2. Long history of no change. I have had chronic daily migraines for 13 years. I calculated that out when blogging for this topic and Holy Hell. And in that 13 years absolutely nothing I have tried or done has had any effect at all on the daily migraines. I know what caused them to go from chronic to chronic and daily though. As soon as I entered the work force they bumped up from 15-20 to every single day. And have not changed since. Depression set in about five years ago due to pain levels and stress at work. All that unmanaged pain. No preventative has really worked for me and working with daily migraines is no bloody fun. Then the stress of missing work and leaves of absence. None of that helps any. Point is nothing gave any indication of any hope at all. And if the past predicts the future, I think I am screwed. And that is what my brain tells me.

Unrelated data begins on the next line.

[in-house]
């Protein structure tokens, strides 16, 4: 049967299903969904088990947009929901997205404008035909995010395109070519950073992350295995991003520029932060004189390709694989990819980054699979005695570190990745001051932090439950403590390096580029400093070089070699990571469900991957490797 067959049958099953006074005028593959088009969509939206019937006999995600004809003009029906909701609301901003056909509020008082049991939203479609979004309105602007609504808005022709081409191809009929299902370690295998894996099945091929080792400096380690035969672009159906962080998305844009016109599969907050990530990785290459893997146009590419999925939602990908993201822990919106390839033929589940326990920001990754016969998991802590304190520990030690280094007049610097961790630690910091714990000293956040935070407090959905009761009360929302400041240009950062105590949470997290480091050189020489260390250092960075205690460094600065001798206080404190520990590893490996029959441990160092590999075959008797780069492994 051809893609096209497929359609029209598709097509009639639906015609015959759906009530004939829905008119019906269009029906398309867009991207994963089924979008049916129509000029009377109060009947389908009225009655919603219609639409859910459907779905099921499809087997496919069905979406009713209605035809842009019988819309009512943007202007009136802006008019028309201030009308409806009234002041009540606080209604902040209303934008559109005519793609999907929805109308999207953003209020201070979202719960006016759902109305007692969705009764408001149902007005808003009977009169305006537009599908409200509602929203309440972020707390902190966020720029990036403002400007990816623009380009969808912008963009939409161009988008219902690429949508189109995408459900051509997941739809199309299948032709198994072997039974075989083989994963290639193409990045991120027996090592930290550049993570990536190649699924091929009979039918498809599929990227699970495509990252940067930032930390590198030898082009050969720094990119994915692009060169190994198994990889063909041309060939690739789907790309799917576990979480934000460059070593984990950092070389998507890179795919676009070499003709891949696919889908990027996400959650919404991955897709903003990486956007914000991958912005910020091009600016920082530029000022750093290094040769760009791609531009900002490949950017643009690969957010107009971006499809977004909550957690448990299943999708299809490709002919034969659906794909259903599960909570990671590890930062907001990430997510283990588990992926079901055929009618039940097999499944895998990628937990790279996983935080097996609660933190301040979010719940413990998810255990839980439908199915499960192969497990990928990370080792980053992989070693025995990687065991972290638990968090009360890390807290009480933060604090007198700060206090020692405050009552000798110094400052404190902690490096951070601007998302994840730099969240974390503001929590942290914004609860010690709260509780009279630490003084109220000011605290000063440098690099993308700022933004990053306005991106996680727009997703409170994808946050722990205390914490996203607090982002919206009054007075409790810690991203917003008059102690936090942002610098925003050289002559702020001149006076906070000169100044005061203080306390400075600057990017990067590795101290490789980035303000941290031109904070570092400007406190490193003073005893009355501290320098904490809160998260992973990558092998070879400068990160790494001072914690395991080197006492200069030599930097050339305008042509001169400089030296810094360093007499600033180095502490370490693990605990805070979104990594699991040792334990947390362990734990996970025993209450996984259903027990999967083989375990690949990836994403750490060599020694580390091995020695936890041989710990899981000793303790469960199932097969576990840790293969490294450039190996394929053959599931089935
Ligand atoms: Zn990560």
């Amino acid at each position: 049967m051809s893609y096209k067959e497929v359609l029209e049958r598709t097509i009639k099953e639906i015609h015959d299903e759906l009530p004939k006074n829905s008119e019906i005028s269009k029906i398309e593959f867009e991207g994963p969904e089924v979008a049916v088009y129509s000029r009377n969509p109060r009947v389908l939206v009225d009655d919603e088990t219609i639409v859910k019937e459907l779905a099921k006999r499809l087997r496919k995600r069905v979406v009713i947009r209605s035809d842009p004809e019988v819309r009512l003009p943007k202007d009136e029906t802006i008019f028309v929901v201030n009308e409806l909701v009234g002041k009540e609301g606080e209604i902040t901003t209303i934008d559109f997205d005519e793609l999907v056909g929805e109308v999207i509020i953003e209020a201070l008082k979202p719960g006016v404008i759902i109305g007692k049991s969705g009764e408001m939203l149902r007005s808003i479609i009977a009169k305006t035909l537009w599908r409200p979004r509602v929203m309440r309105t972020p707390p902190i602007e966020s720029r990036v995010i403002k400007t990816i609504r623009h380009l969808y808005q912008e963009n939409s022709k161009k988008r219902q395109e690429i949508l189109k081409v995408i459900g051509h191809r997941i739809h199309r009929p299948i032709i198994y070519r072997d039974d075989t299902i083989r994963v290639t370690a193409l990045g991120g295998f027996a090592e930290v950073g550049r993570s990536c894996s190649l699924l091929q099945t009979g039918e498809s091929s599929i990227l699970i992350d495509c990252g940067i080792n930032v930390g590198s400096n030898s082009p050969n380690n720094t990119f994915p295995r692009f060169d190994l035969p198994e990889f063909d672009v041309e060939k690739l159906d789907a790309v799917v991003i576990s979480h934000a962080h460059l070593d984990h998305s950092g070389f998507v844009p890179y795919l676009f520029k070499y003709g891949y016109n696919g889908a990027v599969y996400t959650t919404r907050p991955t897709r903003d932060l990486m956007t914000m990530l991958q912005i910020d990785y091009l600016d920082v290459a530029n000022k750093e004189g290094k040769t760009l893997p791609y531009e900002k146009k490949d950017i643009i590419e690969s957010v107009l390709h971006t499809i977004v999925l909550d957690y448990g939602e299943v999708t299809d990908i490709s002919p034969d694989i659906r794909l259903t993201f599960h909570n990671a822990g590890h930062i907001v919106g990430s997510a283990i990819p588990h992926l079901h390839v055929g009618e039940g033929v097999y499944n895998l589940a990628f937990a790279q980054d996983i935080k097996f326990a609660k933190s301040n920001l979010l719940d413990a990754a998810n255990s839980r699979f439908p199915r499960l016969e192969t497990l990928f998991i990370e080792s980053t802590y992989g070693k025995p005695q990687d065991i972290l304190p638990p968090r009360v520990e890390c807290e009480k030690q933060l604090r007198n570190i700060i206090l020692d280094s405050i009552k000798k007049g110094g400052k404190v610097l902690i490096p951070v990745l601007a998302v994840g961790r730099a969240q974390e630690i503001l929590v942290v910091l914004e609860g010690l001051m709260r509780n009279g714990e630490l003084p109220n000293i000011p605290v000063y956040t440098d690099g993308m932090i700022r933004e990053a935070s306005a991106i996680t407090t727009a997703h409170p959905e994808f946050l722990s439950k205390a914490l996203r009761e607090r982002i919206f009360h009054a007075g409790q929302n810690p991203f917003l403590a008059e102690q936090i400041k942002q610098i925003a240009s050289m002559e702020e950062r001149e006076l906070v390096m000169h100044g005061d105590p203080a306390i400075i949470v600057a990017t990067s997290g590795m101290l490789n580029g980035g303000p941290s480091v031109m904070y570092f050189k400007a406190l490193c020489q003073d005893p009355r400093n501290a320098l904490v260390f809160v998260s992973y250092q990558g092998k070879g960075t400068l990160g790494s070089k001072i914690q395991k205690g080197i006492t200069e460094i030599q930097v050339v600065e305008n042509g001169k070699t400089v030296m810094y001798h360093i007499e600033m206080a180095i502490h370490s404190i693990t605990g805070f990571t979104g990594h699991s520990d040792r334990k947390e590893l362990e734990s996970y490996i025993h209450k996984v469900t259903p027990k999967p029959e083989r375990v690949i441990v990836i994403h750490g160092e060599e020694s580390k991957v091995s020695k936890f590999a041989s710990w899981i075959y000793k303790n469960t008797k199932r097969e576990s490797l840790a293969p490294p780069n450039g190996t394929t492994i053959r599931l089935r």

This is not to say I am not trying. Just means I have some mental roadblocks to deal with. And I have been told in my case it is simply about managing the pain. Sort of depressing that fact. I like to believe that fraction we have some control over… the lifestyle aspect may have some impact. If I do it consistently and all together. Even if it never has before. I would just like some migraine free days in there somewhere. Just a little break in the flow. Unlike some people I do not have constant migraines. I have distinct migraines not a non-stop migraine. So I may wake up migraine free, which is generally the case but as you know some last days. And then get one a few hours after waking. So there are hours in a day without a migraine. I do have comorbid pain, so not pain free, but migraine free. I just want migraine free days a month. Down to 20 or 15 would be ideal. Seems like a fantasy at this point but I believe entirely conceivable.